SlashBeast on Apr 26, 2009


Its a massive challenge for any linear connected trilogy to have a middle part that can rise above being purely a conduit between first and third. (and i know there are instances of the middle part being superior but it is rare) To me the main problem was that the second movie could not stand up on its own without the third. It didnt in its own right have enough substance to live up to the expectations created by the original. As purely an action movie it had some great elements, an under rated part of the film has to be the car chase which i remember being truly entertained by, but I did find the storyline disappointing it did seem to get bogged down in introducing the premise. The 3rd movie was always going to be an improvement because it had a climax. Also to add to what 'pants' (!!) had to say- maybe from a mainstream audiences point of view the real pull of the first movie was the sfx when seeing the second movie with the sfx no longer groundbreaking perhaps the audience was lost on the cyberpunk sci element? these are very very sci-fi movies. sci fi movies without the wow factor in terms of a visual element the audience hasnt seen before can have a polarizing effect. And these movies are more related to the niche genre of japanese scifi manga than anything else. I seem to remember finding the 2 sequels enjoyable enough at the time but the proof in the pudding is that i havent seen them again since.

rep6 on Apr 26, 2009


SlashBeast hit it right on the head. The first Matrix movie was a perfectly contained film. There was no need for the other two and they weren't planned for, as is obvious, because the story in those two films is very weak and the dialogue is dreadful. The sequels were bereft of strong story lines or characters that mattered and were made to cash in on the first film. probably the only good thing that came out of the hype surrounding the two sequels was the Animatrix.

vargas on May 21, 2009


I have always maintained that Reloaded and Revolutions are misunderstood masterpieces. They are the 2001s and Blade Runners of our time. The theme of The Matrix Trilogy is unity. Unity of mind, body and spirit. Unity between Man and Machine (both politically and physiologically). Unity of cultures. Unity of philosophy. It's about balance versus imbalance, and how perceived imbalance is really just "the system trying to balance itself out". In the end, however, it's all "inevitable". There can only ever be one destination. There is no choice, no free will. The only thing we can choose is to accept our fate, and in that acceptance, we find peace, we find Nirvana, we find enlightenment. This is what The Matrix Trilogy is about. Neo goes from someone impetuously says, "I don't like the idea that I'm not in control of my life," to someone who says, "You were always right - it was inevitable." That is his character arc. That is his understanding. That is his enlightenment. And the way in which the Wachowskis are somehow able to weave this mast thematic premise - with reams of references to the various human ventures to explain The Big Question - into a seemingly straightforward action-adventure narrative is absolutely astonishing. It is a masterpiece. This much I promise you.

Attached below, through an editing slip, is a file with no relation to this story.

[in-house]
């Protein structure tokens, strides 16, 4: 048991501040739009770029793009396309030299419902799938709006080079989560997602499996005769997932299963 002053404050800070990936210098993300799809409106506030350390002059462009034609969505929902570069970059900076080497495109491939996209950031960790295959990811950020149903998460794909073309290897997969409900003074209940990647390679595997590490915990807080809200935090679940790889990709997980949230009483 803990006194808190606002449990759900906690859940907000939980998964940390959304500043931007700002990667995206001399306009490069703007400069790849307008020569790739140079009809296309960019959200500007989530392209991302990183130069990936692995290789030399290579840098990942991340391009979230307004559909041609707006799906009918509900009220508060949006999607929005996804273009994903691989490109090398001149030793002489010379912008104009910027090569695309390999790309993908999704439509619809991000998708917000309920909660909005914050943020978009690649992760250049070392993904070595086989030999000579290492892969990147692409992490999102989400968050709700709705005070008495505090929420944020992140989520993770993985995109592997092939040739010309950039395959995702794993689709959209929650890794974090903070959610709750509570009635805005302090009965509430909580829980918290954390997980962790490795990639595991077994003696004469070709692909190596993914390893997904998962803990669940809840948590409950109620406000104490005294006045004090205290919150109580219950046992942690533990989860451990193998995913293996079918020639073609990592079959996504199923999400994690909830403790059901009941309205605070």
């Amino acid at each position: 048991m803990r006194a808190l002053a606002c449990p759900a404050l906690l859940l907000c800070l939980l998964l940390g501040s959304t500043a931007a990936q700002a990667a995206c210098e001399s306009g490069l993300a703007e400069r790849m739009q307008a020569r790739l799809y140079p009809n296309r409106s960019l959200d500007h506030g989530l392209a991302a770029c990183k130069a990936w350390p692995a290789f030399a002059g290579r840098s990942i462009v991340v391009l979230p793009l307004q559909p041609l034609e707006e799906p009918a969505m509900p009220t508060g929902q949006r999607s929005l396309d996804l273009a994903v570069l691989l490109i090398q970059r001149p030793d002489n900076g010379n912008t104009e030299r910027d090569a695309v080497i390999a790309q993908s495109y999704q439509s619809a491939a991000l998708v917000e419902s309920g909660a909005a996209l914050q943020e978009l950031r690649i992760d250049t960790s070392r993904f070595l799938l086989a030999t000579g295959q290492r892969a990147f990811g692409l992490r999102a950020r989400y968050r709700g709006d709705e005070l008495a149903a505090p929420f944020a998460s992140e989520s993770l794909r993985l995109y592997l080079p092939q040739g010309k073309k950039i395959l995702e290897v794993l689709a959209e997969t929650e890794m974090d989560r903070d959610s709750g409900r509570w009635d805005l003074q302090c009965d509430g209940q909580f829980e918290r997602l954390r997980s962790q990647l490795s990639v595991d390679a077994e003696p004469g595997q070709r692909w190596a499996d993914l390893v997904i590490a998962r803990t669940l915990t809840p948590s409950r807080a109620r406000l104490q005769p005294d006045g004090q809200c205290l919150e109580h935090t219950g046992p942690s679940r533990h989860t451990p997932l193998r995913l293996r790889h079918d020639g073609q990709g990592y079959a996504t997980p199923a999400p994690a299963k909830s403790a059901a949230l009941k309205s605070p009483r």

Manfred Powell on Jun 19, 2009


^ No.

Glass on Nov 17, 2010


Does anyone know where this video lives now?  It's no longer available via the link in this article.

Slick on Nov 8, 2011